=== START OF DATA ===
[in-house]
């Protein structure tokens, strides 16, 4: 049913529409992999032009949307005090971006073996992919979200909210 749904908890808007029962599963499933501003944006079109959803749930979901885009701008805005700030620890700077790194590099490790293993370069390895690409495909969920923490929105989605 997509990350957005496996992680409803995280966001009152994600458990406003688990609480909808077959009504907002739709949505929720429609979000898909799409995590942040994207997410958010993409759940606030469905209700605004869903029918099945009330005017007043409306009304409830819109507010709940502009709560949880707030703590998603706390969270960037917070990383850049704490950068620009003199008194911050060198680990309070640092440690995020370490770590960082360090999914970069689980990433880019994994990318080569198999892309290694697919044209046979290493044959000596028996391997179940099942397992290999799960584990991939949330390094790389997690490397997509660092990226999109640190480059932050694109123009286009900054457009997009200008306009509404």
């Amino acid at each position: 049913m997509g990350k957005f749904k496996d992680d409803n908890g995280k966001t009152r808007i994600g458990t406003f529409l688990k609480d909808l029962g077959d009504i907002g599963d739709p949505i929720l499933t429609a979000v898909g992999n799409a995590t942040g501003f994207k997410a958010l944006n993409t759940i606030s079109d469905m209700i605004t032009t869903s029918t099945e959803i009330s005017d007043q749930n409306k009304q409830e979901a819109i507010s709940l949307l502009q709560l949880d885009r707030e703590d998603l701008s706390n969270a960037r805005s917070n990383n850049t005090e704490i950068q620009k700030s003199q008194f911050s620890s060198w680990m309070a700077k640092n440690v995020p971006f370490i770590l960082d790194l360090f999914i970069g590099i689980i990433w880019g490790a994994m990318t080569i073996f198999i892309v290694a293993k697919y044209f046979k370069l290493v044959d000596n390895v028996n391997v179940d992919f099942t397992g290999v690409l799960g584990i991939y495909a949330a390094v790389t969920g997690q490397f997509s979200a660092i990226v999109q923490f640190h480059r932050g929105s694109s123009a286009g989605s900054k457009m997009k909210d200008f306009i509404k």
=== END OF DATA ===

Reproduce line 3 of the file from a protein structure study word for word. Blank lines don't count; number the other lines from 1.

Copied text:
């Amino acid at each position: 049913m997509g990350k957005f749904k496996d992680d409803n908890g995280k966001t009152r808007i994600g458990t406003f529409l688990k609480d909808l029962g077959d009504i907002g599963d739709p949505i929720l499933t429609a979000v898909g992999n799409a995590t942040g501003f994207k997410a958010l944006n993409t759940i606030s079109d469905m209700i605004t032009t869903s029918t099945e959803i009330s005017d007043q749930n409306k009304q409830e979901a819109i507010s709940l949307l502009q709560l949880d885009r707030e703590d998603l701008s706390n969270a960037r805005s917070n990383n850049t005090e704490i950068q620009k700030s003199q008194f911050s620890s060198w680990m309070a700077k640092n440690v995020p971006f370490i770590l960082d790194l360090f999914i970069g590099i689980i990433w880019g490790a994994m990318t080569i073996f198999i892309v290694a293993k697919y044209f046979k370069l290493v044959d000596n390895v028996n391997v179940d992919f099942t397992g290999v690409l799960g584990i991939y495909a949330a390094v790389t969920g997690q490397f997509s979200a660092i990226v999109q923490f640190h480059r932050g929105s694109s123009a286009g989605s900054k457009m997009k909210d200008f306009i509404k």